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Room 101


A Sci Fi Worlds Interview with Richard Freeman

As promised last month, here is part II of our special two-part text interview with leading British cryptozoologist Richard Freeman. In Part One we covered straight Cryptozoology, discussing everything from Alien Big Cats to the British Bigfoot. In this installement, however, we're going to concentrate on the 45 year long relationship between monsters and Freeman's other obsession ... the Sci-Fi World of Doctor Who. Don't worry, that won't stop us discussing some Esoterica along the way ...

Richard Thomas: Welcome back! Thanks for agreeing to do part II of this special two-part text interview. Part I for Room 101 got a lot of great feedback so I'm sure the BoA readers will be looking forward to this one.

First, in part I, you said that Doctor Who, the Jon Pertwee era in particular, played a huge part in you becoming interested in Cryptozoology and other Fortean type subjects. What do you think was your favorite Doctor Who monster growing up and why?

Richard Freeman: I always loved the Sea Devils. They look just great. I love reptiles and have worked extensively with them. I was on the side of the Sea Devils rather than the humans in that story. Dale Russell and Ron Seguin ripped the Sea Devils off in 1982 with their 'dinosaurid,' a hypothetical intelligent, humanoid dinosaur they postulated could have evolved from the therapod dinosaur 'troodon'.

The god awful series V in the 1980s also stole the idea as did the mind bendingly unimaginative Star Trek Voyager in the episode Distant Origins.

None of these feeble imitations can hold a candle to the Sea Devils.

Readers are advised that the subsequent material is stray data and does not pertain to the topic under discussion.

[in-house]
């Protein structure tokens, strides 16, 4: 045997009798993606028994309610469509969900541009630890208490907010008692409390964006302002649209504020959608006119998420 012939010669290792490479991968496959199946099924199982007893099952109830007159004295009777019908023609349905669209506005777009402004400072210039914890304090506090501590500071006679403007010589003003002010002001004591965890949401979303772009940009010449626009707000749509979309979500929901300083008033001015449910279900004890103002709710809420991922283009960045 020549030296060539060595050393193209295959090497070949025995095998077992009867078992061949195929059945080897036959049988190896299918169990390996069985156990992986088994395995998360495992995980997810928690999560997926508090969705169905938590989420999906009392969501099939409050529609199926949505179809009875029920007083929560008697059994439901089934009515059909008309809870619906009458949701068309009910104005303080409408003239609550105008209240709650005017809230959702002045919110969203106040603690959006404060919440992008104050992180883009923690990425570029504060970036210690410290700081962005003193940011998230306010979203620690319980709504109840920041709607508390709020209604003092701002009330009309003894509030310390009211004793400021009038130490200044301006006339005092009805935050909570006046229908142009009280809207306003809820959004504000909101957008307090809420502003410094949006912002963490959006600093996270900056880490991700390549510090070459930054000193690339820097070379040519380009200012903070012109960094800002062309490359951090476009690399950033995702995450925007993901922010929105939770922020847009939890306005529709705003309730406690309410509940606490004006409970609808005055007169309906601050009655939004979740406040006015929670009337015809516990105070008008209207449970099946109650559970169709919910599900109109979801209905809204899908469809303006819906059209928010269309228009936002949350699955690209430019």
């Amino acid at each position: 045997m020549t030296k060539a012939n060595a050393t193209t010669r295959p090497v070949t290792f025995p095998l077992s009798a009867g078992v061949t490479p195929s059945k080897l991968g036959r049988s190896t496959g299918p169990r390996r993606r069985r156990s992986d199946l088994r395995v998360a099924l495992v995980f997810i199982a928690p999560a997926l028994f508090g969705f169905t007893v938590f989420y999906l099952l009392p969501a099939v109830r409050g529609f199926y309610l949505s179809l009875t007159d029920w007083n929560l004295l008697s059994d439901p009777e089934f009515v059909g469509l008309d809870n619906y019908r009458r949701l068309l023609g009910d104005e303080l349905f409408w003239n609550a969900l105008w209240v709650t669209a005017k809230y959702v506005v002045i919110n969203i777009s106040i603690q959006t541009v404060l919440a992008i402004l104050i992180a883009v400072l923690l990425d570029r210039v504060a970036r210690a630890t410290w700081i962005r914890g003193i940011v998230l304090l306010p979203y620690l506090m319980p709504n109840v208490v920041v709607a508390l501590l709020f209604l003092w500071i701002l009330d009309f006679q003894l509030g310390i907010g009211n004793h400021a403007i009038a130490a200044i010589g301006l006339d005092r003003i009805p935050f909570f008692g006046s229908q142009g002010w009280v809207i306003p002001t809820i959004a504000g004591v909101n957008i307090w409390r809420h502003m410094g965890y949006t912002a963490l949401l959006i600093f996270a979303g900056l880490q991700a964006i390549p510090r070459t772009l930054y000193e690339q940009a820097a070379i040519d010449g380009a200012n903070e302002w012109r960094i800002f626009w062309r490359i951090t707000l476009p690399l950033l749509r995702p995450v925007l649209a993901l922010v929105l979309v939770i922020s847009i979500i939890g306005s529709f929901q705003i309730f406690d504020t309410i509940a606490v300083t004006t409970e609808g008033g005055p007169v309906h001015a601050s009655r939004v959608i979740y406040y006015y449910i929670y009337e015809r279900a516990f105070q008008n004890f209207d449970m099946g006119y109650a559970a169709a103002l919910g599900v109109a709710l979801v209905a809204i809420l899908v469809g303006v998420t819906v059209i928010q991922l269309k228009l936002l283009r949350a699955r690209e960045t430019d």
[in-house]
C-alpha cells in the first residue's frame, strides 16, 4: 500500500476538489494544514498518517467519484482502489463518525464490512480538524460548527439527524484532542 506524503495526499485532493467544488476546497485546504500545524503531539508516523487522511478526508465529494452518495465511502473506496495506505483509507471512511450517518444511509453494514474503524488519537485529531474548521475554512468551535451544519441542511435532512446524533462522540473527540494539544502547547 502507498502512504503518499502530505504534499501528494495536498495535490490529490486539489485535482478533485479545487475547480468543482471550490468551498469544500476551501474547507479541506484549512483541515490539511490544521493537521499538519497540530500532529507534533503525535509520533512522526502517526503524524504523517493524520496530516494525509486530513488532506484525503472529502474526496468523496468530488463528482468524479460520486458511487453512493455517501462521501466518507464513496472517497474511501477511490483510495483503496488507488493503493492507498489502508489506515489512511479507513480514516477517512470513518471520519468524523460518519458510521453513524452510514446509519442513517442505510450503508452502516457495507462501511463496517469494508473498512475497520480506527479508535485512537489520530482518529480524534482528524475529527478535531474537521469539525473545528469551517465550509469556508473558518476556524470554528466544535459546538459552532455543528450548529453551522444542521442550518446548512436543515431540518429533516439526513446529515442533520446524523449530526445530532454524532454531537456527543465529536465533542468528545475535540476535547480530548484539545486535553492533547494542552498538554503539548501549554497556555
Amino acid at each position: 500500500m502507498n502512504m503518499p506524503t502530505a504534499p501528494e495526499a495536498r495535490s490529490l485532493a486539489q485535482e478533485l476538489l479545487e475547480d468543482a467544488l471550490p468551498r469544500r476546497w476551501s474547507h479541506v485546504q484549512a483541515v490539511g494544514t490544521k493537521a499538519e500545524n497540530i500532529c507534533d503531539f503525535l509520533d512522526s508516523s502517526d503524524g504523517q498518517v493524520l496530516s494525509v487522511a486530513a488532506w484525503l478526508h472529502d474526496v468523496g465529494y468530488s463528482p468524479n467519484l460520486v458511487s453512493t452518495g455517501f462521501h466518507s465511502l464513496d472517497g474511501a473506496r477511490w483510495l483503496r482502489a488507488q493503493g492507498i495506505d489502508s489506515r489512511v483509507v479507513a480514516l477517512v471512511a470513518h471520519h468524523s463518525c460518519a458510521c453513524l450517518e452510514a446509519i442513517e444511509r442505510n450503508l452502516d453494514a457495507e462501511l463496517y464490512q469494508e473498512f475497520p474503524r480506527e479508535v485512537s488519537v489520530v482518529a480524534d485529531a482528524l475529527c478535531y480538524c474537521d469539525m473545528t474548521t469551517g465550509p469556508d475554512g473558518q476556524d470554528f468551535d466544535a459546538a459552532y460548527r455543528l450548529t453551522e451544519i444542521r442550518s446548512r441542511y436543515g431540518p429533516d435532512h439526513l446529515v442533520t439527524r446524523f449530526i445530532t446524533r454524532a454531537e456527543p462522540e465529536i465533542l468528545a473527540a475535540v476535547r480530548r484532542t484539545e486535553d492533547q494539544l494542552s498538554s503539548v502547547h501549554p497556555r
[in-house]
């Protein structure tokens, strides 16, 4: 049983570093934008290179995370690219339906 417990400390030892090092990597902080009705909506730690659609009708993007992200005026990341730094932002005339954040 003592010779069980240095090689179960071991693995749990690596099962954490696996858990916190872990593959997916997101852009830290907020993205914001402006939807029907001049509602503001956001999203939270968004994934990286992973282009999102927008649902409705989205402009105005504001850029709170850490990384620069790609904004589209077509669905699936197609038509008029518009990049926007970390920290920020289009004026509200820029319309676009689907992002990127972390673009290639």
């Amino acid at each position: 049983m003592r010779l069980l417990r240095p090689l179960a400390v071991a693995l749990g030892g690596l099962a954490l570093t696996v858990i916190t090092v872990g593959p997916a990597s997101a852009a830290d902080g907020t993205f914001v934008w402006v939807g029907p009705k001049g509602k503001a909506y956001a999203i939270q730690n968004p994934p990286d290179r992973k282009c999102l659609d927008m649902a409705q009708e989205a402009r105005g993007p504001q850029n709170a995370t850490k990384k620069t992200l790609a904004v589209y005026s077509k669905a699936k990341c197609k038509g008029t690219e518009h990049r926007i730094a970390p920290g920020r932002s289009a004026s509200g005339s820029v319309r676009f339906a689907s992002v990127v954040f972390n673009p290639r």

Richard Thomas: The cult series, of course, is famous today for its alien monsters. However, the show was originally envisioned as a semi-educational series for children. The idea being that kids would lean about history via the Doctor's adventures back in time. With this in mind, why do you think the monster stories quickly killed-off the more straight historical dramas like The Aztecs and The Romans?

Richard Freeman: Oh god yes. Who wants six episodes set during the French Revolution when you can have shadowy monsters and horrific beasts! Doctor Who is less about Science Fiction and more about Horror. I've never liked the space ship and ray gun type show. That's why I like Doctor Who. I really love good horror, which is why I think Buffy the Vampire Slayer is the worst show in TV history (and I'm including Jim Davidson's Big Break in that equation) because it bastardized horror. It tried to pass itself off as horror when it was a shit teen soap opera. Joss Whedon wouldn't know horror if it bit him in the face. Doctor Who is pure horror.

Richard Thomas: Here here!

The two most successful monsters have to be the Daleks and Cybermen. What are some of your favorite stories featuring them and did you get goose bumbs like me when they finally faced off in Doomsday?